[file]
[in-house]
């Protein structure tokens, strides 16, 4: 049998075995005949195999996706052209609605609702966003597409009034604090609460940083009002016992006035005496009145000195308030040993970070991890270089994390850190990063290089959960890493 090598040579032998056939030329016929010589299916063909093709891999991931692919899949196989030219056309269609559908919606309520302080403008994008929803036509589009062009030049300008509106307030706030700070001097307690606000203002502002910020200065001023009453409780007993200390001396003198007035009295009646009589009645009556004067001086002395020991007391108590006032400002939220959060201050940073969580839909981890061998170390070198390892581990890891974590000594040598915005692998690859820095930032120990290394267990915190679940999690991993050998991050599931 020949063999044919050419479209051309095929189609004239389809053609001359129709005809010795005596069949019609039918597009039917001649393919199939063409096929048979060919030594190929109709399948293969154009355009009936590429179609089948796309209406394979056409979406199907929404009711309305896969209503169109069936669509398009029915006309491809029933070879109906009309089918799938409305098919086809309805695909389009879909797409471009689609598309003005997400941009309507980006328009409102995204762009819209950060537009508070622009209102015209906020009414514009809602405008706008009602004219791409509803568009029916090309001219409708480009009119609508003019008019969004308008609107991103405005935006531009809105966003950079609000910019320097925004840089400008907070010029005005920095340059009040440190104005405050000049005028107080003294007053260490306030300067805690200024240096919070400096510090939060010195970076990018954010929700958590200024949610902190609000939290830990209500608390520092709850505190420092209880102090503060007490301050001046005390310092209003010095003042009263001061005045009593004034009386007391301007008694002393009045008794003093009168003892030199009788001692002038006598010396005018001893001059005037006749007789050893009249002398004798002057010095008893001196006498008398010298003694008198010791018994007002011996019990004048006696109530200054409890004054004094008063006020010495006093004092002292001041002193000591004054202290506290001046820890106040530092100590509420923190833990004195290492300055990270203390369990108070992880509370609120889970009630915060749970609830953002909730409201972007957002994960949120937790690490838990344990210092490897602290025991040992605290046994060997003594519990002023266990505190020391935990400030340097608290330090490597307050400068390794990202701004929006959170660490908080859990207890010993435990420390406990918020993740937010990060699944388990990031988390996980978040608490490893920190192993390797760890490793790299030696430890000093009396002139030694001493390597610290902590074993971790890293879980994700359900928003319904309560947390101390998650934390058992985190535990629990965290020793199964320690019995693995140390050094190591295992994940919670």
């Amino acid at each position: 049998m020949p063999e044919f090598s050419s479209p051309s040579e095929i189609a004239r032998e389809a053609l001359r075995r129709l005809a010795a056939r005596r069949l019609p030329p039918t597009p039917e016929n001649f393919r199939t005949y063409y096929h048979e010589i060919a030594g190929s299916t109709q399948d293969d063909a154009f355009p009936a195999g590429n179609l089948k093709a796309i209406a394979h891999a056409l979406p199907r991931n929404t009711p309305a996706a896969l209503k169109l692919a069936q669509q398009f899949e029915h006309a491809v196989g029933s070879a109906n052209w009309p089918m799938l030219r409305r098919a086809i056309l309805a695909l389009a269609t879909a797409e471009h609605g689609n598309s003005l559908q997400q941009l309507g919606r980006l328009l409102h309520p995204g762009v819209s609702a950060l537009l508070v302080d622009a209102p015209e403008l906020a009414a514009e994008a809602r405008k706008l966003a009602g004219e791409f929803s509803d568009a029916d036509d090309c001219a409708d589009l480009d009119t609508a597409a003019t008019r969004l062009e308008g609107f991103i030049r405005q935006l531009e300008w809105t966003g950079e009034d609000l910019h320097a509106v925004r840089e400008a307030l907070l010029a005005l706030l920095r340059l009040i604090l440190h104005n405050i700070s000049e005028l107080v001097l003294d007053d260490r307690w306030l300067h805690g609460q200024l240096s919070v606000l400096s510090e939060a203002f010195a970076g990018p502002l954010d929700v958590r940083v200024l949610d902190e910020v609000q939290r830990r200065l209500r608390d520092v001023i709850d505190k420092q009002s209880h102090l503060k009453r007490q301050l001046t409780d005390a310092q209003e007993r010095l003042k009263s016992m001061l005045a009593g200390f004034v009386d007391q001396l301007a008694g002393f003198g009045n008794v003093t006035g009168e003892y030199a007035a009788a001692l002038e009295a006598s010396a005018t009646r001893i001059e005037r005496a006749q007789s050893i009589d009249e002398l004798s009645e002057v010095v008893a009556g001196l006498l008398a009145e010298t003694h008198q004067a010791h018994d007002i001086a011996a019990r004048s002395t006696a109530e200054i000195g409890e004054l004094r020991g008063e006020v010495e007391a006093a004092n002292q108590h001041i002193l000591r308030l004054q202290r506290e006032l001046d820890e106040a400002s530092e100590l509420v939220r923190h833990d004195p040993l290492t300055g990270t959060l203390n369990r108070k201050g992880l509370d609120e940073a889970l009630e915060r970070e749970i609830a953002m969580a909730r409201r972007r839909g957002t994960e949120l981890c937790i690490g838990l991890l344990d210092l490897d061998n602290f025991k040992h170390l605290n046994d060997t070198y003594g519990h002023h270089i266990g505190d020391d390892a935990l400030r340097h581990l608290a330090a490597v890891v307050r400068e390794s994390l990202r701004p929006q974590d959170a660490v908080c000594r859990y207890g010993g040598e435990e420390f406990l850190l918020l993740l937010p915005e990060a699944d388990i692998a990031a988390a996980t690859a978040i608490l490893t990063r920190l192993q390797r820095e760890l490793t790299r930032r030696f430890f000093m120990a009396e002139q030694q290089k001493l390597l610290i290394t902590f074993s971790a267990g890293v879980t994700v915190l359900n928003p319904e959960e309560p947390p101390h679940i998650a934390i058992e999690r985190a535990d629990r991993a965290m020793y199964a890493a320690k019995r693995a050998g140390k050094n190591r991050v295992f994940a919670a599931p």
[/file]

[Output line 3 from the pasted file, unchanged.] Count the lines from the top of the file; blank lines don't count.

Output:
């Amino acid at each position: 049998m020949p063999e044919f090598s050419s479209p051309s040579e095929i189609a004239r032998e389809a053609l001359r075995r129709l005809a010795a056939r005596r069949l019609p030329p039918t597009p039917e016929n001649f393919r199939t005949y063409y096929h048979e010589i060919a030594g190929s299916t109709q399948d293969d063909a154009f355009p009936a195999g590429n179609l089948k093709a796309i209406a394979h891999a056409l979406p199907r991931n929404t009711p309305a996706a896969l209503k169109l692919a069936q669509q398009f899949e029915h006309a491809v196989g029933s070879a109906n052209w009309p089918m799938l030219r409305r098919a086809i056309l309805a695909l389009a269609t879909a797409e471009h609605g689609n598309s003005l559908q997400q941009l309507g919606r980006l328009l409102h309520p995204g762009v819209s609702a950060l537009l508070v302080d622009a209102p015209e403008l906020a009414a514009e994008a809602r405008k706008l966003a009602g004219e791409f929803s509803d568009a029916d036509d090309c001219a409708d589009l480009d009119t609508a597409a003019t008019r969004l062009e308008g609107f991103i030049r405005q935006l531009e300008w809105t966003g950079e009034d609000l910019h320097a509106v925004r840089e400008a307030l907070l010029a005005l706030l920095r340059l009040i604090l440190h104005n405050i700070s000049e005028l107080v001097l003294d007053d260490r307690w306030l300067h805690g609460q200024l240096s919070v606000l400096s510090e939060a203002f010195a970076g990018p502002l954010d929700v958590r940083v200024l949610d902190e910020v609000q939290r830990r200065l209500r608390d520092v001023i709850d505190k420092q009002s209880h102090l503060k009453r007490q301050l001046t409780d005390a310092q209003e007993r010095l003042k009263s016992m001061l005045a009593g200390f004034v009386d007391q001396l301007a008694g002393f003198g009045n008794v003093t006035g009168e003892y030199a007035a009788a001692l002038e009295a006598s010396a005018t009646r001893i001059e005037r005496a006749q007789s050893i009589d009249e002398l004798s009645e002057v010095v008893a009556g001196l006498l008398a009145e010298t003694h008198q004067a010791h018994d007002i001086a011996a019990r004048s002395t006696a109530e200054i000195g409890e004054l004094r020991g008063e006020v010495e007391a006093a004092n002292q108590h001041i002193l000591r308030l004054q202290r506290e006032l001046d820890e106040a400002s530092e100590l509420v939220r923190h833990d004195p040993l290492t300055g990270t959060l203390n369990r108070k201050g992880l509370d609120e940073a889970l009630e915060r970070e749970i609830a953002m969580a909730r409201r972007r839909g957002t994960e949120l981890c937790i690490g838990l991890l344990d210092l490897d061998n602290f025991k040992h170390l605290n046994d060997t070198y003594g519990h002023h270089i266990g505190d020391d390892a935990l400030r340097h581990l608290a330090a490597v890891v307050r400068e390794s994390l990202r701004p929006q974590d959170a660490v908080c000594r859990y207890g010993g040598e435990e420390f406990l850190l918020l993740l937010p915005e990060a699944d388990i692998a990031a988390a996980t690859a978040i608490l490893t990063r920190l192993q390797r820095e760890l490793t790299r930032r030696f430890f000093m120990a009396e002139q030694q290089k001493l390597l610290i290394t902590f074993s971790a267990g890293v879980t994700v915190l359900n928003p319904e959960e309560p947390p101390h679940i998650a934390i058992e999690r985190a535990d629990r991993a965290m020793y199964a890493a320690k019995r693995a050998g140390k050094n190591r991050v295992f994940a919670a599931p």